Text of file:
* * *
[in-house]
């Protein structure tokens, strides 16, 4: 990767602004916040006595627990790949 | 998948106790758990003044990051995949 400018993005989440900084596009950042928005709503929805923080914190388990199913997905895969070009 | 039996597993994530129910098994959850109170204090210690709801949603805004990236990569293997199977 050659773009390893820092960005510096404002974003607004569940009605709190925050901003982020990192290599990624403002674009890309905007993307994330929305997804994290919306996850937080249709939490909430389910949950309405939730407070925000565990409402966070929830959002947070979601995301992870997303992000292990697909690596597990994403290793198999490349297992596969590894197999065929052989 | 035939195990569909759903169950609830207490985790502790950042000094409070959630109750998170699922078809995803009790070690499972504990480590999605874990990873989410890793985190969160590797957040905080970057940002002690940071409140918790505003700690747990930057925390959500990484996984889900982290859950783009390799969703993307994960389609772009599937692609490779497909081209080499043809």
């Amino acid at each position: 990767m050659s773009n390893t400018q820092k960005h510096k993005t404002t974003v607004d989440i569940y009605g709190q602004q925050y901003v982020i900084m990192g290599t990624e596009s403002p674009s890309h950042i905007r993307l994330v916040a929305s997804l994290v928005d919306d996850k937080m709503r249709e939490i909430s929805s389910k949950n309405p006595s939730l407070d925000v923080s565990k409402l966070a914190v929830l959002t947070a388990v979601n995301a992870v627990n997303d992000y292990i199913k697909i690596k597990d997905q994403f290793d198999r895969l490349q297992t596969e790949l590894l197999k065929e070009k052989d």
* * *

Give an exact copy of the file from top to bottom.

[in-house]
């Protein structure tokens, strides 16, 4: 990767602004916040006595627990790949 | 998948106790758990003044990051995949 400018993005989440900084596009950042928005709503929805923080914190388990199913997905895969070009 | 039996597993994530129910098994959850109170204090210690709801949603805004990236990569293997199977 050659773009390893820092960005510096404002974003607004569940009605709190925050901003982020990192290599990624403002674009890309905007993307994330929305997804994290919306996850937080249709939490909430389910949950309405939730407070925000565990409402966070929830959002947070979601995301992870997303992000292990697909690596597990994403290793198999490349297992596969590894197999065929052989 | 035939195990569909759903169950609830207490985790502790950042000094409070959630109750998170699922078809995803009790070690499972504990480590999605874990990873989410890793985190969160590797957040905080970057940002002690940071409140918790505003700690747990930057925390959500990484996984889900982290859950783009390799969703993307994960389609772009599937692609490779497909081209080499043809």
């Amino acid at each position: 990767m050659s773009n390893t400018q820092k960005h510096k993005t404002t974003v607004d989440i569940y009605g709190q602004q925050y901003v982020i900084m990192g290599t990624e596009s403002p674009s890309h950042i905007r993307l994330v916040a929305s997804l994290v928005d919306d996850k937080m709503r249709e939490i909430s929805s389910k949950n309405p006595s939730l407070d925000v923080s565990k409402l966070a914190v929830l959002t947070a388990v979601n995301a992870v627990n997303d992000y292990i199913k697909i690596k597990d997905q994403f290793d198999r895969l490349q297992t596969e790949l590894l197999k065929e070009k052989d």